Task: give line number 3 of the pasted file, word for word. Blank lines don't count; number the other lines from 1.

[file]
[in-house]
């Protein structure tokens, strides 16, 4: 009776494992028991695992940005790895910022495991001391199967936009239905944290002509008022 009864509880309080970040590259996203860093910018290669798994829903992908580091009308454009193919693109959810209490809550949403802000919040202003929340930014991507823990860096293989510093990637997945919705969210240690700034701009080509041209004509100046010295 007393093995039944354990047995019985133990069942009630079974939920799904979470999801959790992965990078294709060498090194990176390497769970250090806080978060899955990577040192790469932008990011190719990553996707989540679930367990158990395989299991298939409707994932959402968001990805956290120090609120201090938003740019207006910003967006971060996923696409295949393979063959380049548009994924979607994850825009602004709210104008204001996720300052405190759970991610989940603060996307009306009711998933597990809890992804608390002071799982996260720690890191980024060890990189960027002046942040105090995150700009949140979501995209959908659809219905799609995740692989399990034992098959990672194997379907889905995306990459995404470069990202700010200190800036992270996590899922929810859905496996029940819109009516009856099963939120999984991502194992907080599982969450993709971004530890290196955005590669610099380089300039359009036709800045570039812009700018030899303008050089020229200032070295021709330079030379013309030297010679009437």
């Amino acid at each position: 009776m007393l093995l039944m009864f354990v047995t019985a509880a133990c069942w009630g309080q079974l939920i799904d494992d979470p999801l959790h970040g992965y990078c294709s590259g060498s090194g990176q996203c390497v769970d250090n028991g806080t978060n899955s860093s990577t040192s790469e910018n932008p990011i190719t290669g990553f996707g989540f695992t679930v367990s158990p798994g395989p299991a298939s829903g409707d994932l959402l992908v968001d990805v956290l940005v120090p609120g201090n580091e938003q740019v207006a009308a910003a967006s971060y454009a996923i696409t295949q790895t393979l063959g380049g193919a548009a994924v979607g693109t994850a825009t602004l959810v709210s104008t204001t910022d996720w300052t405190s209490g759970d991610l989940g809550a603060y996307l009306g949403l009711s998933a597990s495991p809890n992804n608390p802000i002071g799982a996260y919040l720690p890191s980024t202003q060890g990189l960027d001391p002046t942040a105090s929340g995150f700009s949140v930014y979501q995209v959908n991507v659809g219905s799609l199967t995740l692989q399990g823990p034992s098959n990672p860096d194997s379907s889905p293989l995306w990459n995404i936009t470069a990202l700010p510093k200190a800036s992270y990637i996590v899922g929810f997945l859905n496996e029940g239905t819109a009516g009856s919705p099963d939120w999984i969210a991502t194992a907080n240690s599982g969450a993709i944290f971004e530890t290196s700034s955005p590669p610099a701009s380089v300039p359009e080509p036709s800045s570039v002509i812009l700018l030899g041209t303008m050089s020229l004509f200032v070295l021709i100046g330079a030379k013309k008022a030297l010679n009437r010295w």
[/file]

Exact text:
């Amino acid at each position: 009776m007393l093995l039944m009864f354990v047995t019985a509880a133990c069942w009630g309080q079974l939920i799904d494992d979470p999801l959790h970040g992965y990078c294709s590259g060498s090194g990176q996203c390497v769970d250090n028991g806080t978060n899955s860093s990577t040192s790469e910018n932008p990011i190719t290669g990553f996707g989540f695992t679930v367990s158990p798994g395989p299991a298939s829903g409707d994932l959402l992908v968001d990805v956290l940005v120090p609120g201090n580091e938003q740019v207006a009308a910003a967006s971060y454009a996923i696409t295949q790895t393979l063959g380049g193919a548009a994924v979607g693109t994850a825009t602004l959810v709210s104008t204001t910022d996720w300052t405190s209490g759970d991610l989940g809550a603060y996307l009306g949403l009711s998933a597990s495991p809890n992804n608390p802000i002071g799982a996260y919040l720690p890191s980024t202003q060890g990189l960027d001391p002046t942040a105090s929340g995150f700009s949140v930014y979501q995209v959908n991507v659809g219905s799609l199967t995740l692989q399990g823990p034992s098959n990672p860096d194997s379907s889905p293989l995306w990459n995404i936009t470069a990202l700010p510093k200190a800036s992270y990637i996590v899922g929810f997945l859905n496996e029940g239905t819109a009516g009856s919705p099963d939120w999984i969210a991502t194992a907080n240690s599982g969450a993709i944290f971004e530890t290196s700034s955005p590669p610099a701009s380089v300039p359009e080509p036709s800045s570039v002509i812009l700018l030899g041209t303008m050089s020229l004509f200032v070295l021709i100046g330079a030379k013309k008022a030297l010679n009437r010295w």